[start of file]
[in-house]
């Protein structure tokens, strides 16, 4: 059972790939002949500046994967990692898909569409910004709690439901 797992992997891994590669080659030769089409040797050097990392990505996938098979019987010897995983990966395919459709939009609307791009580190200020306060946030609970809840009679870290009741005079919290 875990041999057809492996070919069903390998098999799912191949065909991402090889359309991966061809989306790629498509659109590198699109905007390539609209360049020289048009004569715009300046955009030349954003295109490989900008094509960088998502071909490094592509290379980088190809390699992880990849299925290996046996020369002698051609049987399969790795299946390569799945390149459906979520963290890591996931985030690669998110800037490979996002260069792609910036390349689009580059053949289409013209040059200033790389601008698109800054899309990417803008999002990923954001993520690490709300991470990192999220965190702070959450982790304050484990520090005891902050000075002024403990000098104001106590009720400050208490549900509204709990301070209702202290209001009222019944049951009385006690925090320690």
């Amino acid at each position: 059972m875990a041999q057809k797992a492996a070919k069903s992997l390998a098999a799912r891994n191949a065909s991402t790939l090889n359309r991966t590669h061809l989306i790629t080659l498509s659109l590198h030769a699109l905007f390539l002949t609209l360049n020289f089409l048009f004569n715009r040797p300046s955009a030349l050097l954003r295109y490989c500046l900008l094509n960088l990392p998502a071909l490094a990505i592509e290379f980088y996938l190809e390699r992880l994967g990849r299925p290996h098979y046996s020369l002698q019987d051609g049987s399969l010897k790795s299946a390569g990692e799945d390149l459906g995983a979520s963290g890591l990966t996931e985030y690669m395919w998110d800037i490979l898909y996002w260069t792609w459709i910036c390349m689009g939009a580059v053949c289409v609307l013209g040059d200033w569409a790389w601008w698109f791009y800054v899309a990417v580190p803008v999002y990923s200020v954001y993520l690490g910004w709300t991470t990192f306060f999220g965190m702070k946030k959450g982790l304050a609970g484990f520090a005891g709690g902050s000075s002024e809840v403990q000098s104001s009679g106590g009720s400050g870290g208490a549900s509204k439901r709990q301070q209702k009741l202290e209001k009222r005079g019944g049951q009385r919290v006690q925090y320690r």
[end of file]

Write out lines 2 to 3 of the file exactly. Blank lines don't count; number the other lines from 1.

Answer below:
């Protein structure tokens, strides 16, 4: 059972790939002949500046994967990692898909569409910004709690439901 797992992997891994590669080659030769089409040797050097990392990505996938098979019987010897995983990966395919459709939009609307791009580190200020306060946030609970809840009679870290009741005079919290 875990041999057809492996070919069903390998098999799912191949065909991402090889359309991966061809989306790629498509659109590198699109905007390539609209360049020289048009004569715009300046955009030349954003295109490989900008094509960088998502071909490094592509290379980088190809390699992880990849299925290996046996020369002698051609049987399969790795299946390569799945390149459906979520963290890591996931985030690669998110800037490979996002260069792609910036390349689009580059053949289409013209040059200033790389601008698109800054899309990417803008999002990923954001993520690490709300991470990192999220965190702070959450982790304050484990520090005891902050000075002024403990000098104001106590009720400050208490549900509204709990301070209702202290209001009222019944049951009385006690925090320690």
């Amino acid at each position: 059972m875990a041999q057809k797992a492996a070919k069903s992997l390998a098999a799912r891994n191949a065909s991402t790939l090889n359309r991966t590669h061809l989306i790629t080659l498509s659109l590198h030769a699109l905007f390539l002949t609209l360049n020289f089409l048009f004569n715009r040797p300046s955009a030349l050097l954003r295109y490989c500046l900008l094509n960088l990392p998502a071909l490094a990505i592509e290379f980088y996938l190809e390699r992880l994967g990849r299925p290996h098979y046996s020369l002698q019987d051609g049987s399969l010897k790795s299946a390569g990692e799945d390149l459906g995983a979520s963290g890591l990966t996931e985030y690669m395919w998110d800037i490979l898909y996002w260069t792609w459709i910036c390349m689009g939009a580059v053949c289409v609307l013209g040059d200033w569409a790389w601008w698109f791009y800054v899309a990417v580190p803008v999002y990923s200020v954001y993520l690490g910004w709300t991470t990192f306060f999220g965190m702070k946030k959450g982790l304050a609970g484990f520090a005891g709690g902050s000075s002024e809840v403990q000098s104001s009679g106590g009720s400050g870290g208490a549900s509204k439901r709990q301070q209702k009741l202290e209001k009222r005079g019944g049951q009385r919290v006690q925090y320690r």